‘Pimp my Election’ enters into the American presidential race

The Alberta election kicked off this week and the leaders of each party have started to make their promises and set out their plans for the future.

The Alberta election kicked off this week and the leaders of each party have started to make their promises and set out their plans for the future.

The Alberta race has started with less fan fare then a typical election, yes politicians are visiting coffee shops, answering phones and shaking hands but there have been no explosive attacks thus far.

However, the race for president in the United States continues to heat up. This week ‘Pimpgate’ is in full effect and has taken centre stage. On Feb. 7, MSNBC anchor David Shuster questioned whether or not Chelsea Clinton (Democratic candidate for president Hillary Clinton’s daughter) was ‘sort of being pimped out in some weird sort of way’ because she was making calls for her mother’s campaign, giving speeches and promoting her mother.

Webster’s II New Riverside Dictionary defines pimp as: one who procures customers for a prostitute.

First of all slang has no place in the media, especially a derogatory slang referring to a political candidate’s daughter acting as a means for a prostitute.

Sometimes slang becomes so prevalent in society that the common belief is that it is acceptable, however the root and the meaning of the word will always be there. The word pimp seems to be creeping into common language over and over again.

A few years ago Snoop Dog and 50 Cent glamorized the lifestyle with the song ‘P.I.M.P.’ and at the 2006 Oscars Three 6 Mafia performed and won for best original song in a motion picture their hit ‘It’s hard out here for a Pimp.’ The term pimp is also used on TV, one popular show on MTV called ‘Pimp My Ride’ is where different vehicles are re-done in a stylish way. HBO also has a TV show titled ‘The Pimp Chronicles.’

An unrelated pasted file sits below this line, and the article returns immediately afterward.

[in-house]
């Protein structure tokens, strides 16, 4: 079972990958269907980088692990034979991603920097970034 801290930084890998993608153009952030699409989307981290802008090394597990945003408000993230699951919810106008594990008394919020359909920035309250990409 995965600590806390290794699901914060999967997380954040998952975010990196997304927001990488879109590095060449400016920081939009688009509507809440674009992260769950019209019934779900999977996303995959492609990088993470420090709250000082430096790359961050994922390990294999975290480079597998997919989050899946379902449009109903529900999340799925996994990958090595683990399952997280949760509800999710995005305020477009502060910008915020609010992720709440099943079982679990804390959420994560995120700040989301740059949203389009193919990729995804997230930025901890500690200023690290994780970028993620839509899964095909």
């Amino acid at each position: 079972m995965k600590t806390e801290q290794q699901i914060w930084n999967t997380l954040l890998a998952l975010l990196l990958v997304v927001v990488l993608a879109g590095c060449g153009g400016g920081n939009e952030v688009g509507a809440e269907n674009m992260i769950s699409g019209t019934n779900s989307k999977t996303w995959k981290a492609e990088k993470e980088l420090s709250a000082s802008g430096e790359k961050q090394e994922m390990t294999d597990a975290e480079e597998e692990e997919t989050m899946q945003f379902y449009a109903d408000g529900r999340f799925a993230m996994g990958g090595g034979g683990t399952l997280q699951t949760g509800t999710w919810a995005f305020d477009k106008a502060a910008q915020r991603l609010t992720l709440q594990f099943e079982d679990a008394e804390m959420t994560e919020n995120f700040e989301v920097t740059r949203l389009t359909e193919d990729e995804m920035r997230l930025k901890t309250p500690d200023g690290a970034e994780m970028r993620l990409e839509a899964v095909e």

During the campaign some have said that Hillary Clinton has been too cold and is a very calculated person. Her comments on the ‘Pimpgate’ situation show her in a different light; “I am a mom first and a candidate second. I found the remarks incredibly offensive,” she said in a statement. Now, instead of saying the former first lady is too cold critics are calling her too soft. It was very appropriate for her as a mother to defend her child, something any mother would do. There are also some who say that Clinton is just using this as a political show to let her voters know she does have that softer side . . . It seems that she can’t win. Women may have softer or different ways to handle issues and situations but just because she is a woman in a political battle she should not be judged on her femininity but her plans for the future for the United States. This goes for the Alberta provincial election as well, any woman running should not have to worry about if wearing her heart on her sleeve or being unemotional. Remember to look at all candidates on the issues that they stand for and not on their emotional sides.

The question that needs to be asked is if the word pimp is too offensive. When referring to a woman of any class it is a very offensive term but when referring to a vehicle is it acceptable? Sometimes in society people don’t think before they speak. It seems like a simple concept yet it is not often followed. In this case the news anchor should have realized calling someone a pimp would not go over well. As a teenager the challenge was presented to me to find a better word than a slang term or a swear word, something that should be challenged to someone in many works of life including media, politics and the business world.

In election campaigns the dirty laundry will be hung out to dry and the mud will be slung but this does not help either candidate so those running should remember to have a clean race and the media should follow suit.